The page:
This series focuses on the one and only Michael Bay. Attempting to deconstruct his filmography, one film at a time. The ideas explored here may or may not end up in my Dissertation about Michael Bay and Post-Cinema.
And to answer the question: Does it ever rain in a Michael Bay movie?
The story goes that Michael Bay wanted to direct BLACK HAWK DOWN, but Ridley Scott got the rights to the story before he did. Then it was the rights to the book, LONE SURVIVOR but Peter Berg snapped them up.
Then he got his chance to direct an American war film with 13 HOURS: THE SECRET SOLDIERS OF THE BENGHAZI in 2016.
This is Bay’s lowest grossing film to date, but it is also his most mature. If TRANSFORMERS: AGE OF EXTINCTION was Michael Bay coming to terms with his place in a world of CGI and green screen, 13 HOURS is Bay finally making a serious film that actually works.
I am not going to go into the plot, or the politics, or the quality of the script, or the historical inaccuracies compared to the real event, I am only interested in how Bay shoots the main action sequence, i.e. the compound and annex attacks. And I applaud the fact that Bay actually managed to create a solid, gritty, well-choreographed action thriller.
I observed in the past that throughout Bay’s filmography that the action sequences whilst tactile and tangible, they are weightless and lacking in geographical coherence. Whilst definitely intentional, the films suffer. In 13 HOURS we understand what is happening, when and where.
Gritty is a word to describe these sequences. The camera is handheld in more examples than not, thus creating an immediacy and a different kind of confusion. This is intentional, as the actual event is one of confusion and surreal interactions. There is a tension and a confusion over the identity of any potential hostiles.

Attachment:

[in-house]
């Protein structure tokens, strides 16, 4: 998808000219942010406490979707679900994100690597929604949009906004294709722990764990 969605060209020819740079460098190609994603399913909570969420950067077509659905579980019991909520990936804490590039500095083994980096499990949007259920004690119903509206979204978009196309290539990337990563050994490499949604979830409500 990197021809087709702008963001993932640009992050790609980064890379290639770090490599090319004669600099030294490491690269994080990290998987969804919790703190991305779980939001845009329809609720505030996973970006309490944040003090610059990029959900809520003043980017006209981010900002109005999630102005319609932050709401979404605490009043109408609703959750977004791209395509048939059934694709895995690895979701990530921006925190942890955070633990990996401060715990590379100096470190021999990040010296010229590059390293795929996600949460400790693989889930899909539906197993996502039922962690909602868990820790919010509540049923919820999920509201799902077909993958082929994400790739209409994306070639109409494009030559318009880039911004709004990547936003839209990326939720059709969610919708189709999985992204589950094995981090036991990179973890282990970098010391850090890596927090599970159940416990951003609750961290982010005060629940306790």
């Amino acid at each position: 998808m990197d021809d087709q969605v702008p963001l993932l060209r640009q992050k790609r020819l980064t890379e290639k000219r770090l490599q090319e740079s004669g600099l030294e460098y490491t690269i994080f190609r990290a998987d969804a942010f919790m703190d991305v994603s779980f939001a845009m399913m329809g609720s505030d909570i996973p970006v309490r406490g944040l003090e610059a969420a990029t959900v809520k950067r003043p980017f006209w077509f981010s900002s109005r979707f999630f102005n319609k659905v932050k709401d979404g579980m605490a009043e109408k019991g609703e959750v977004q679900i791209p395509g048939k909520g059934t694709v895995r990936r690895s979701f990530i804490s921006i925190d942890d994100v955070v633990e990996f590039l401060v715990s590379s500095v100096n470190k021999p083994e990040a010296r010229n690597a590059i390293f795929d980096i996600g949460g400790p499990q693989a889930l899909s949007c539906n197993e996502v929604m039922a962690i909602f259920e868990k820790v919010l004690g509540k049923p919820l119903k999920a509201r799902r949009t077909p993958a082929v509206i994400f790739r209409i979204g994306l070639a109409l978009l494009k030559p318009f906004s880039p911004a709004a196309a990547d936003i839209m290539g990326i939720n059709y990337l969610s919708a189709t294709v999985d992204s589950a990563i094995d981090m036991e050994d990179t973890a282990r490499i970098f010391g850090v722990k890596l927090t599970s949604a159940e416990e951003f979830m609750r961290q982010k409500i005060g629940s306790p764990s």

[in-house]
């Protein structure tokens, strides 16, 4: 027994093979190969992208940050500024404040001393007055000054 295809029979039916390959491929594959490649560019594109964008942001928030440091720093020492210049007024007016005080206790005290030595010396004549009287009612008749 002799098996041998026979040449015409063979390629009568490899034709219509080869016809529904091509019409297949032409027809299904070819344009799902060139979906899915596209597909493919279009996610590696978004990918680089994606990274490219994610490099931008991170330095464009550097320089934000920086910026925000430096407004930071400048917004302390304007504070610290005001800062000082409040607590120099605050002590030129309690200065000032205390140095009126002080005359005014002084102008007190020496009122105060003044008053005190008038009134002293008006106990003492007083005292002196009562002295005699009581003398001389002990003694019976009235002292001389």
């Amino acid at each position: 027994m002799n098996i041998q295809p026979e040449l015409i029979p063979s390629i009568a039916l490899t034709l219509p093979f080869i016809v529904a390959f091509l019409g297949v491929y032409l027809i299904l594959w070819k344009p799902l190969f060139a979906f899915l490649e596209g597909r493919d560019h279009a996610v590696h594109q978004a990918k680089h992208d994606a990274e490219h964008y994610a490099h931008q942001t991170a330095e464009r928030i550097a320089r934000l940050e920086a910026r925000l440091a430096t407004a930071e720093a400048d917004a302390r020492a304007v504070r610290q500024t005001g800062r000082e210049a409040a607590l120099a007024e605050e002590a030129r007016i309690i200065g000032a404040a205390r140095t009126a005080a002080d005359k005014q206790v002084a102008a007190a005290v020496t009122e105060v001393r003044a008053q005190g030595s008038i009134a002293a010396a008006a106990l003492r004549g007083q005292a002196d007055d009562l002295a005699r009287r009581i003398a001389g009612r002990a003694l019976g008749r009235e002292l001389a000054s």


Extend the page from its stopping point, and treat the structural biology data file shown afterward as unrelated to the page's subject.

When the bullets and rockets ricochet, there are sparks, explosions, debris flying everywhere. The layers of the frame are filled with texture. The tactility and tangibility of the action adds to the immediacy. The gunfire is almost at Mann levels of noise and impact.
The mortar attack and consequent deaths isn’t played in a bombastic way despite the use of the POV shot. This shot has been featured in the past in Bay movies, but here it has a different use, there is tension to the flight through the air as though it is invading a space where it doesn’t belong.
Michael Bay’s commitment to real effects, on location action, and practical stunts should be lauded. Here in 13 HOURS: THE SECRET SOLDIERS OF THE BENGHAZI it manufactures a grittiness and present action. The score by Lorne Balfe adds to this effect of a present action, the piano and percussive elements mediating the action.
Michael Bay has no interest in the politics of America and the responsibility, Bay clearly focuses on the attack itself as it is happen and the ground forces caught in the middle.
Does it rain? It’s Libya, in September. No.
Next up: The final(….?) TRANSFORMERS